• the Safe Internet League and its Chairwoman, Ekaterina Mizulina, allegedly responsible for censorship against internet content creators

Latvia to centralise sanctions-related work in single authority

From 1 April 2024, the Financial Intelligence Unit (FIU) will become the main competent authority for sanctions in Latvia.  The FIU is currently responsible for combatting sanctions evasion and from 1 April 2024 it will also be responsible for enforcement, providing guidance, and liaising with the private sector and foreign institutions.

Switzerland implements the EU’s 12th package of sanctions

The Federal Council adopted further sanctions against Russia at its meeting on 31 January. This is in response to Russia's ongoing military aggression against Ukraine. In doing so, the Federal Council joins the European Union (EU), which adopted its 12th package of sanctions in December 2023. The new measures will enter into force on 1 February. Switzerland previously added 147 individuals and entities to its sanctions listings on 21 December.

UK confirms indefinite CE marking recognition for machinery products

The UK Department for Business and Trade (DBT) hosted a webinar to explain in greater details the recent changes to the UK’s post-Brexit approach to product marking. The online event follows a series of policy measures announced in January to improving product regulation in Great Britain (GB). The session, which CECE was invited to attend, was aimed at informing stakeholders of the different options for placing manufactured products on the UK market. Four key areas covered:

  • Latest policy update
    The extension of the CE marking indefinite recognition to 21 product regulations in total (included in the recent DBT’s announcement) will allow manufacturers to apply either the UKCA or CE marking to place a range of products on the GB market. Different methods to apply UKCA marking will be also in place. During the webinar, the DBT representatives confirmed the Government’s intention to deliver ad-hoc legislation this Spring to provide legal certainty. It was also pointed out the two-part approach taken to the Restriction of Hazardous Substances (RoHS Regulations), where the EU regulations and CE making can be used except for the case of EU exemptions that have not been equally provided under the UK regulation. In such a case, the UKCA mark will be required.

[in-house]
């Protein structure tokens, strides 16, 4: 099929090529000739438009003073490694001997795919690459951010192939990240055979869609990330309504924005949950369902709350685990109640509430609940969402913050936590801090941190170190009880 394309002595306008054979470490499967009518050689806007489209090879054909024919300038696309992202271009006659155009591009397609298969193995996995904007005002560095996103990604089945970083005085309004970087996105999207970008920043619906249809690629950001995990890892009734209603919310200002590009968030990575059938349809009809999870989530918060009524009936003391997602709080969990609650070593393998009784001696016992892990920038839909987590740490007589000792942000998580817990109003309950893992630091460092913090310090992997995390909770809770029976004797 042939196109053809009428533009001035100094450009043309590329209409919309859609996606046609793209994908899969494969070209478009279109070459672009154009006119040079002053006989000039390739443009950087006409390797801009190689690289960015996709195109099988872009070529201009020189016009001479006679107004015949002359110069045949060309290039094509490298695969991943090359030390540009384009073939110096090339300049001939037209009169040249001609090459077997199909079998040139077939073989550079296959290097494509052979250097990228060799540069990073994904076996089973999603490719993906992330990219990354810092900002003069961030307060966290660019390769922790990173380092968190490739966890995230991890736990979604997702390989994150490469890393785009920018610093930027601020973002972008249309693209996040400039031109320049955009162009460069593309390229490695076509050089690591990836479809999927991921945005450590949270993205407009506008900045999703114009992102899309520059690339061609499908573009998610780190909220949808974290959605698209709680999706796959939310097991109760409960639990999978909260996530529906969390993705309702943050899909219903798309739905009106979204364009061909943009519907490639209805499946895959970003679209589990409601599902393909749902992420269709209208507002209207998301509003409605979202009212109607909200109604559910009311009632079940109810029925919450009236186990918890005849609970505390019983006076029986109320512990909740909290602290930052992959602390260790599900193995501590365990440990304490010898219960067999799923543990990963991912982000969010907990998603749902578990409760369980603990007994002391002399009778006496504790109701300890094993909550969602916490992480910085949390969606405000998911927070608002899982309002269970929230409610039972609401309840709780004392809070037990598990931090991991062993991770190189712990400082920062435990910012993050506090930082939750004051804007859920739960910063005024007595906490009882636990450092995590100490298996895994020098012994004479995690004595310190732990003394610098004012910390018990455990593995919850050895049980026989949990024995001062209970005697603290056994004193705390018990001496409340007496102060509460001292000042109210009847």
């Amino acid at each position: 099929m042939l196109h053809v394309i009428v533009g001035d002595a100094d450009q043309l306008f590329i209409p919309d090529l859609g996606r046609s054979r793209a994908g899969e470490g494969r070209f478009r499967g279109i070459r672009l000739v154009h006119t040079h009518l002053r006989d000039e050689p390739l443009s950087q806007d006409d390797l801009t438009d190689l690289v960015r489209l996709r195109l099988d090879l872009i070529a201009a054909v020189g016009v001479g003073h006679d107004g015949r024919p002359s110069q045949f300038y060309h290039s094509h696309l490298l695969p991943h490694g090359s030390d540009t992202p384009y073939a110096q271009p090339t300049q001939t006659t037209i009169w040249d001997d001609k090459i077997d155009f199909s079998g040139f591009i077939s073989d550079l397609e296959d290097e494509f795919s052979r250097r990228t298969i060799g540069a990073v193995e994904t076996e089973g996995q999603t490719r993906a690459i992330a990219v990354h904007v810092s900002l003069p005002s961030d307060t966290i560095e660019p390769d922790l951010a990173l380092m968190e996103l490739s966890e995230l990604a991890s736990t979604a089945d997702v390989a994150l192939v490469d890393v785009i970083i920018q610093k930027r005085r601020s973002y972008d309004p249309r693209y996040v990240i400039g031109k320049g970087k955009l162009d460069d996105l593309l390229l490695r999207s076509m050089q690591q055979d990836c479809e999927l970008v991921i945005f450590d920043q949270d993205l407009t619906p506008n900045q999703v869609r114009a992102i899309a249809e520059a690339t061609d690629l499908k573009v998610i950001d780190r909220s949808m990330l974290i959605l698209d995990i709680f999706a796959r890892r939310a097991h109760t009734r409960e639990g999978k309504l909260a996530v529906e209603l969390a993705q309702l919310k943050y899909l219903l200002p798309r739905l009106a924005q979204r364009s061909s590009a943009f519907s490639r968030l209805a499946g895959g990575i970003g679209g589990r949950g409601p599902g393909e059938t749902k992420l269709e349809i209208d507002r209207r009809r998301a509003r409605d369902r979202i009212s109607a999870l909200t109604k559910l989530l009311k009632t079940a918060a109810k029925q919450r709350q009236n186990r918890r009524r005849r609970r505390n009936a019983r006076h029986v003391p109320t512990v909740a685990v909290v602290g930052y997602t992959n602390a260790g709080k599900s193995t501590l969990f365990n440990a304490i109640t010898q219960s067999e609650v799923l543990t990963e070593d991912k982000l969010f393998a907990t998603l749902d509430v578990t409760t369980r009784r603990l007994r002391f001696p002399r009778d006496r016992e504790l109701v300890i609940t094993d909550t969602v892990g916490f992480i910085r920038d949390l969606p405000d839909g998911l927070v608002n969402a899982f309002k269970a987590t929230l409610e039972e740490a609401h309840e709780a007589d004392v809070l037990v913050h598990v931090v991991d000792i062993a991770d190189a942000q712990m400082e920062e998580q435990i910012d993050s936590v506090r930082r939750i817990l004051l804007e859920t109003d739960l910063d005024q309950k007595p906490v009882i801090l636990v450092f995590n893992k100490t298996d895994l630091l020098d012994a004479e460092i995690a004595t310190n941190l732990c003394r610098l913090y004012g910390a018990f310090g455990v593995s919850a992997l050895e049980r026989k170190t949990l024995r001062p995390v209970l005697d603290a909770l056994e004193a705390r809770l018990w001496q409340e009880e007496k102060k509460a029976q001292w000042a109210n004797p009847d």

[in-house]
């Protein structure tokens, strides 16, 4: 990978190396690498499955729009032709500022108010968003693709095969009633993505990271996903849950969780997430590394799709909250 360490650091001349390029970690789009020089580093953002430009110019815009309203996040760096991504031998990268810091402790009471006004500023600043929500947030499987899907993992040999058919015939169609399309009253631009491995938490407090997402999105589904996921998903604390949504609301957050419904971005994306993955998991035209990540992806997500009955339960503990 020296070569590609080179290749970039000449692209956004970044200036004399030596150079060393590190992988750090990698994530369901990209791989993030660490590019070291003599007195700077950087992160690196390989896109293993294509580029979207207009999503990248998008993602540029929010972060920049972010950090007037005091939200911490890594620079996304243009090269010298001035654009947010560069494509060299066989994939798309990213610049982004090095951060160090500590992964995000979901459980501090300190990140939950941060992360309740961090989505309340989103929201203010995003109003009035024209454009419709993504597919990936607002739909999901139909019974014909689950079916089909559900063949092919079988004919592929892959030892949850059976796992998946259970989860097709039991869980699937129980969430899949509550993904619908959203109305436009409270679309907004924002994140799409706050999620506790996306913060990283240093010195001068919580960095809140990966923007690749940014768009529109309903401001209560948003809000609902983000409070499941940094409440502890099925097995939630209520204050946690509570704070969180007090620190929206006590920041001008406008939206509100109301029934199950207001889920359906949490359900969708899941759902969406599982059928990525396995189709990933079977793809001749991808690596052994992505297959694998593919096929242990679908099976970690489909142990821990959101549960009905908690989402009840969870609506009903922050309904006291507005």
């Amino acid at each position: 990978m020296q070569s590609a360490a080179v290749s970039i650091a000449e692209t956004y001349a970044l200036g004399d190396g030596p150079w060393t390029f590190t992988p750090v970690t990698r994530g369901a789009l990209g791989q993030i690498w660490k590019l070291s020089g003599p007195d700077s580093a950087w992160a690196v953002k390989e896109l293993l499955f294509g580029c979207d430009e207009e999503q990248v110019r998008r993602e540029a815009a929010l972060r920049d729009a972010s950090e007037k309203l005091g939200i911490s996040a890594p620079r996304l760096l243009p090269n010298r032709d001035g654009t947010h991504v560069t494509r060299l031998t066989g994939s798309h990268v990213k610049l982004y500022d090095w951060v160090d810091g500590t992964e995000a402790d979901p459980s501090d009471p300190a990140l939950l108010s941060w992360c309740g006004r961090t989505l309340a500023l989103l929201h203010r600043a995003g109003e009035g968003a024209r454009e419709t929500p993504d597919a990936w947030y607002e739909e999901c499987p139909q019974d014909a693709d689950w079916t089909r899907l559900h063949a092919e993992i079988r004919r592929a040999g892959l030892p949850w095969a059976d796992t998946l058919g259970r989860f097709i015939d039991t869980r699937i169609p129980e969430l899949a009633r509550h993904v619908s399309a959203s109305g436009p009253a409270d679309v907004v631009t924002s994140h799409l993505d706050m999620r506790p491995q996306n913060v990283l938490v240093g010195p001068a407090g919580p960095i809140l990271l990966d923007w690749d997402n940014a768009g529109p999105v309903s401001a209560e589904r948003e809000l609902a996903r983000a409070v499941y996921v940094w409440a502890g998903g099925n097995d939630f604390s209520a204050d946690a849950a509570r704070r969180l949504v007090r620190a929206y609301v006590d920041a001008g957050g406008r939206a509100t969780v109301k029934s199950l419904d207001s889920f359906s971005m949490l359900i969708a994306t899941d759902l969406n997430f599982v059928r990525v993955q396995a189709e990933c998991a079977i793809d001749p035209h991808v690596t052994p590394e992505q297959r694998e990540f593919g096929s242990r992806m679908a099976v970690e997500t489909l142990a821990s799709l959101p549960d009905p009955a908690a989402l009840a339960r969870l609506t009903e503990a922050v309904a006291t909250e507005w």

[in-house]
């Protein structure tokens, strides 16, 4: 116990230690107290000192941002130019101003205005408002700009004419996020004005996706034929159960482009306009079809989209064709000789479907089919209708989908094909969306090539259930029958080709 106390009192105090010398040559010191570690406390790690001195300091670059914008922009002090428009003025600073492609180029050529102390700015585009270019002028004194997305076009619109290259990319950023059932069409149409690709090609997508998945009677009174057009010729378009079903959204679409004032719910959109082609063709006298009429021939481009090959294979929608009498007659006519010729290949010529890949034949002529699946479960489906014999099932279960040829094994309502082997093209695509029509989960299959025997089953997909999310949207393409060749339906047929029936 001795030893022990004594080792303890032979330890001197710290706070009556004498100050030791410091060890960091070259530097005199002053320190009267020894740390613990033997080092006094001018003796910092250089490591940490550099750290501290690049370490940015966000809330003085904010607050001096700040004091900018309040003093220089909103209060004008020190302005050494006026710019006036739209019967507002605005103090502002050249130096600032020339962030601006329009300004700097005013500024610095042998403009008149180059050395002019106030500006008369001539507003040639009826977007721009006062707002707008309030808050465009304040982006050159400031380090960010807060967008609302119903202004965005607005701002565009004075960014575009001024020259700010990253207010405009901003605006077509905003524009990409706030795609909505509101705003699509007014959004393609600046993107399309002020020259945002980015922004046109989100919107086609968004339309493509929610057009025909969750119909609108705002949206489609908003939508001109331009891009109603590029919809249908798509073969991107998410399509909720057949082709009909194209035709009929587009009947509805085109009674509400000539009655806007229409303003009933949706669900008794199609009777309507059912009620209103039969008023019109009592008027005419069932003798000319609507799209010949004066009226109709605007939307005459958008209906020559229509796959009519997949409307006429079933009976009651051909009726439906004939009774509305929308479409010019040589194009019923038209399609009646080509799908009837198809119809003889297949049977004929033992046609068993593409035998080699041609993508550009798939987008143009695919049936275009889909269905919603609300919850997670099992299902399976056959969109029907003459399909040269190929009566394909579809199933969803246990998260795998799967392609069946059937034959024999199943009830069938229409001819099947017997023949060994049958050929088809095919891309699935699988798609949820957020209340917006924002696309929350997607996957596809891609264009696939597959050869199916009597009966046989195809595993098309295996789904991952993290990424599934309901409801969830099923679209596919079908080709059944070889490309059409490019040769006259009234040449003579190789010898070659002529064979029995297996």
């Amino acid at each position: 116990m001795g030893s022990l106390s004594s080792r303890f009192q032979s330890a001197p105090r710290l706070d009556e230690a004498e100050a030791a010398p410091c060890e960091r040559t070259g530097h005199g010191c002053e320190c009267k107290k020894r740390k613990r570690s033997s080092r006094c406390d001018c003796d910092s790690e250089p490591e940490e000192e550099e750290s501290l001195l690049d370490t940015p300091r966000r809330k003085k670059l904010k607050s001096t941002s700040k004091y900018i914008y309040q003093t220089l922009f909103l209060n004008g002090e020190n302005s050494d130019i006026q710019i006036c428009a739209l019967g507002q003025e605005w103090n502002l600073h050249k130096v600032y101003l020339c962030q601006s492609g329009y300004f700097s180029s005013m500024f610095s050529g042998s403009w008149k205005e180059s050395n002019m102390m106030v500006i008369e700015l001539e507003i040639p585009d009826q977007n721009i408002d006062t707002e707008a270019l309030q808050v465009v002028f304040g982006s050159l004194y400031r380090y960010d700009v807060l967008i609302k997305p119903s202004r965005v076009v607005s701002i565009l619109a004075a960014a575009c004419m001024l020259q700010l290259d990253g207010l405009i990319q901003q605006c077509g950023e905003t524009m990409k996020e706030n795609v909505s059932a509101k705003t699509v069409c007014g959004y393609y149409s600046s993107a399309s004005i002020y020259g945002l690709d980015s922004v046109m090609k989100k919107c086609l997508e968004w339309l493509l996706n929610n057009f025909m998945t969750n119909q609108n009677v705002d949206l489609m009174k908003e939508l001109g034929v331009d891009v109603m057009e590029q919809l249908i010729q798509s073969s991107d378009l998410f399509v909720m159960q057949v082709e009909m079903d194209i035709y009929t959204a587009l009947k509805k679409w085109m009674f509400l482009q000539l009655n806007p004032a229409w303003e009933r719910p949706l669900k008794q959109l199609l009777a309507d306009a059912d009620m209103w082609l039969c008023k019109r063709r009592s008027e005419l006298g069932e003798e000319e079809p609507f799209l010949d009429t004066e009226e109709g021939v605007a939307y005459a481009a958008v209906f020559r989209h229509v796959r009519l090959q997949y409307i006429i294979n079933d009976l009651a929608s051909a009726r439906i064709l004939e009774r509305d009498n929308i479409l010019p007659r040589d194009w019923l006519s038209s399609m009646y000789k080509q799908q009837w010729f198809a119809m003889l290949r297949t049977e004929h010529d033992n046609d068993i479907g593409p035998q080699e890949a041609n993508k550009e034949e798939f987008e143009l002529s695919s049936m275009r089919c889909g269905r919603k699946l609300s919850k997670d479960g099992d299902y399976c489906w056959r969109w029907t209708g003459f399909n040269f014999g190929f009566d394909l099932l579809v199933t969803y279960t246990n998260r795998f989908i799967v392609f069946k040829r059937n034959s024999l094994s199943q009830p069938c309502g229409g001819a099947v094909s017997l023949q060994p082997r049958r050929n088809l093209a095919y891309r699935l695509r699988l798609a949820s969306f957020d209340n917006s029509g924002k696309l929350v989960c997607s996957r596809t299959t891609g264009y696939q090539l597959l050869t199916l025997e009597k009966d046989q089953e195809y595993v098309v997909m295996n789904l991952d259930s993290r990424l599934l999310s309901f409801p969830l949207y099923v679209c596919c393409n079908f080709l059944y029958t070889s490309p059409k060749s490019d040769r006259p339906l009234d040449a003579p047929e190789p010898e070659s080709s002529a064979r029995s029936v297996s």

• Fast-Track UKCA process
    During the event, it was clarified the functioning of this optional process meant to provide greater flexibility for meeting the UKCA requirements. Planned to be introduced with the same legislation in Spring, manufacturers can resort to this system on a voluntary basis. Following the Fast-Track mechanism, the UKCA making will allow manufacturers to demonstrate products’ compliance with the UK or recognised EU essential requirements as well as conformity assessment procedures. The webinar also touched upon products falling within multiple regulations, where a mix of both UK and EU conformity assessment procedures can be used. Finally, the Fast-Track UKCA is also applicable in case of divergence between a mandated UK regulation and an equivalent EU regulation (not recognised in UK).